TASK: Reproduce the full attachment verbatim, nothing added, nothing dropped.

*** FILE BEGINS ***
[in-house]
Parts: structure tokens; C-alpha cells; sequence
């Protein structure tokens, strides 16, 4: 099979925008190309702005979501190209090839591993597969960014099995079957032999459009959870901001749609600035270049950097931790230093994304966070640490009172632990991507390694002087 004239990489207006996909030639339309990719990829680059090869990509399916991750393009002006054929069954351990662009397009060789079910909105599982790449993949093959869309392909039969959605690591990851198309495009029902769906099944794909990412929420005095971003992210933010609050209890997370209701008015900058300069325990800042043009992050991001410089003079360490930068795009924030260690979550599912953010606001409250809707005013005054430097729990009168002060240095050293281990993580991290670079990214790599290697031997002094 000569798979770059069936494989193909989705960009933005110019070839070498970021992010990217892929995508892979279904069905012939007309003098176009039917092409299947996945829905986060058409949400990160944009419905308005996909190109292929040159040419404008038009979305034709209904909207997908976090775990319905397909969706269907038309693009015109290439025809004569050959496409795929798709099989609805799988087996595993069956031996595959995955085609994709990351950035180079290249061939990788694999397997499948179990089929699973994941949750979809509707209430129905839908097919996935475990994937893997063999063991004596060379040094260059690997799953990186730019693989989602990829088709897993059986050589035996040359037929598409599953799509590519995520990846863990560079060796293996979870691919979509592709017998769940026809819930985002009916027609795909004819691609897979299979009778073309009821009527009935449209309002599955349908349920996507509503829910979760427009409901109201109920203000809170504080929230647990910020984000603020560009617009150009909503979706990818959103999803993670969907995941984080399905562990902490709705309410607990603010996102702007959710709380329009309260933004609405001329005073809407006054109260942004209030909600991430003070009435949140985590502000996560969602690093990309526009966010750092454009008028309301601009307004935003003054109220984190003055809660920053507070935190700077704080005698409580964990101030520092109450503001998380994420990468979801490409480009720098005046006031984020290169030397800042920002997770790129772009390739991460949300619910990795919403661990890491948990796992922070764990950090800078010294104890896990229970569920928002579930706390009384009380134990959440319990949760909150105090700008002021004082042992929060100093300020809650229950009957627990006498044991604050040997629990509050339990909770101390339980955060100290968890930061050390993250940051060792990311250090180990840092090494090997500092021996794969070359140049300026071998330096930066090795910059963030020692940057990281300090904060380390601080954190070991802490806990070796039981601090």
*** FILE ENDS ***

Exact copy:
[in-house]
Parts: structure tokens; C-alpha cells; sequence
């Protein structure tokens, strides 16, 4: 099979925008190309702005979501190209090839591993597969960014099995079957032999459009959870901001749609600035270049950097931790230093994304966070640490009172632990991507390694002087 004239990489207006996909030639339309990719990829680059090869990509399916991750393009002006054929069954351990662009397009060789079910909105599982790449993949093959869309392909039969959605690591990851198309495009029902769906099944794909990412929420005095971003992210933010609050209890997370209701008015900058300069325990800042043009992050991001410089003079360490930068795009924030260690979550599912953010606001409250809707005013005054430097729990009168002060240095050293281990993580991290670079990214790599290697031997002094 000569798979770059069936494989193909989705960009933005110019070839070498970021992010990217892929995508892979279904069905012939007309003098176009039917092409299947996945829905986060058409949400990160944009419905308005996909190109292929040159040419404008038009979305034709209904909207997908976090775990319905397909969706269907038309693009015109290439025809004569050959496409795929798709099989609805799988087996595993069956031996595959995955085609994709990351950035180079290249061939990788694999397997499948179990089929699973994941949750979809509707209430129905839908097919996935475990994937893997063999063991004596060379040094260059690997799953990186730019693989989602990829088709897993059986050589035996040359037929598409599953799509590519995520990846863990560079060796293996979870691919979509592709017998769940026809819930985002009916027609795909004819691609897979299979009778073309009821009527009935449209309002599955349908349920996507509503829910979760427009409901109201109920203000809170504080929230647990910020984000603020560009617009150009909503979706990818959103999803993670969907995941984080399905562990902490709705309410607990603010996102702007959710709380329009309260933004609405001329005073809407006054109260942004209030909600991430003070009435949140985590502000996560969602690093990309526009966010750092454009008028309301601009307004935003003054109220984190003055809660920053507070935190700077704080005698409580964990101030520092109450503001998380994420990468979801490409480009720098005046006031984020290169030397800042920002997770790129772009390739991460949300619910990795919403661990890491948990796992922070764990950090800078010294104890896990229970569920928002579930706390009384009380134990959440319990949760909150105090700008002021004082042992929060100093300020809650229950009957627990006498044991604050040997629990509050339990909770101390339980955060100290968890930061050390993250940051060792990311250090180990840092090494090997500092021996794969070359140049300026071998330096930066090795910059963030020692940057990281300090904060380390601080954190070991802490806990070796039981601090």